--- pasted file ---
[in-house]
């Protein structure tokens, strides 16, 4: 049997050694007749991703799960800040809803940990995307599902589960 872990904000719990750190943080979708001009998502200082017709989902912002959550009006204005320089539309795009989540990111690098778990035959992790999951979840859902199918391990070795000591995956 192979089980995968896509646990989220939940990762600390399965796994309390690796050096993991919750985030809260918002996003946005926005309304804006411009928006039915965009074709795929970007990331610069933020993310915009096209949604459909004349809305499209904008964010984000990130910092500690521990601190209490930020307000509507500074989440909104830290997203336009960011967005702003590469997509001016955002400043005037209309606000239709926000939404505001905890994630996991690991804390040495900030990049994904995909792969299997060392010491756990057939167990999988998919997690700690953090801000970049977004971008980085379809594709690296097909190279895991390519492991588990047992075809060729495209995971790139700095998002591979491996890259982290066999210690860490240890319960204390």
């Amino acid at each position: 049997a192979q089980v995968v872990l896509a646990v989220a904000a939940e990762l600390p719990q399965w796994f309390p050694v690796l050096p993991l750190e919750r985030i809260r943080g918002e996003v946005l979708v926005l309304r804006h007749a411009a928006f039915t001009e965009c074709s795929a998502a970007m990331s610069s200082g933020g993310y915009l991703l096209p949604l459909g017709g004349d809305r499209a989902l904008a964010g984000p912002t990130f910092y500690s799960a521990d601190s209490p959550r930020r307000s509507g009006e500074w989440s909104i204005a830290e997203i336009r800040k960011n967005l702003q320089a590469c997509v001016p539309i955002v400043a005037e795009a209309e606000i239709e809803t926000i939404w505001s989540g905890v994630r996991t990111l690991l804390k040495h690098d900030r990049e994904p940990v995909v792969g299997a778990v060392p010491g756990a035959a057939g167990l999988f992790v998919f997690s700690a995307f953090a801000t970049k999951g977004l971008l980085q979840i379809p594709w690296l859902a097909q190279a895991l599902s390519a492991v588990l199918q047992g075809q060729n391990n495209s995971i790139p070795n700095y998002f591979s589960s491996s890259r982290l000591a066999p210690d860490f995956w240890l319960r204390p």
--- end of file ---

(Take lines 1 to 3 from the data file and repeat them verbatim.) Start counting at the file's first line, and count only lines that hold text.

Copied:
[in-house]
């Protein structure tokens, strides 16, 4: 049997050694007749991703799960800040809803940990995307599902589960 872990904000719990750190943080979708001009998502200082017709989902912002959550009006204005320089539309795009989540990111690098778990035959992790999951979840859902199918391990070795000591995956 192979089980995968896509646990989220939940990762600390399965796994309390690796050096993991919750985030809260918002996003946005926005309304804006411009928006039915965009074709795929970007990331610069933020993310915009096209949604459909004349809305499209904008964010984000990130910092500690521990601190209490930020307000509507500074989440909104830290997203336009960011967005702003590469997509001016955002400043005037209309606000239709926000939404505001905890994630996991690991804390040495900030990049994904995909792969299997060392010491756990057939167990999988998919997690700690953090801000970049977004971008980085379809594709690296097909190279895991390519492991588990047992075809060729495209995971790139700095998002591979491996890259982290066999210690860490240890319960204390």
């Amino acid at each position: 049997a192979q089980v995968v872990l896509a646990v989220a904000a939940e990762l600390p719990q399965w796994f309390p050694v690796l050096p993991l750190e919750r985030i809260r943080g918002e996003v946005l979708v926005l309304r804006h007749a411009a928006f039915t001009e965009c074709s795929a998502a970007m990331s610069s200082g933020g993310y915009l991703l096209p949604l459909g017709g004349d809305r499209a989902l904008a964010g984000p912002t990130f910092y500690s799960a521990d601190s209490p959550r930020r307000s509507g009006e500074w989440s909104i204005a830290e997203i336009r800040k960011n967005l702003q320089a590469c997509v001016p539309i955002v400043a005037e795009a209309e606000i239709e809803t926000i939404w505001s989540g905890v994630r996991t990111l690991l804390k040495h690098d900030r990049e994904p940990v995909v792969g299997a778990v060392p010491g756990a035959a057939g167990l999988f992790v998919f997690s700690a995307f953090a801000t970049k999951g977004l971008l980085q979840i379809p594709w690296l859902a097909q190279a895991l599902s390519a492991v588990l199918q047992g075809q060729n391990n495209s995971i790139p070795n700095y998002f591979s589960s491996s890259r982290l000591a066999p210690d860490f995956w240890l319960r204390p």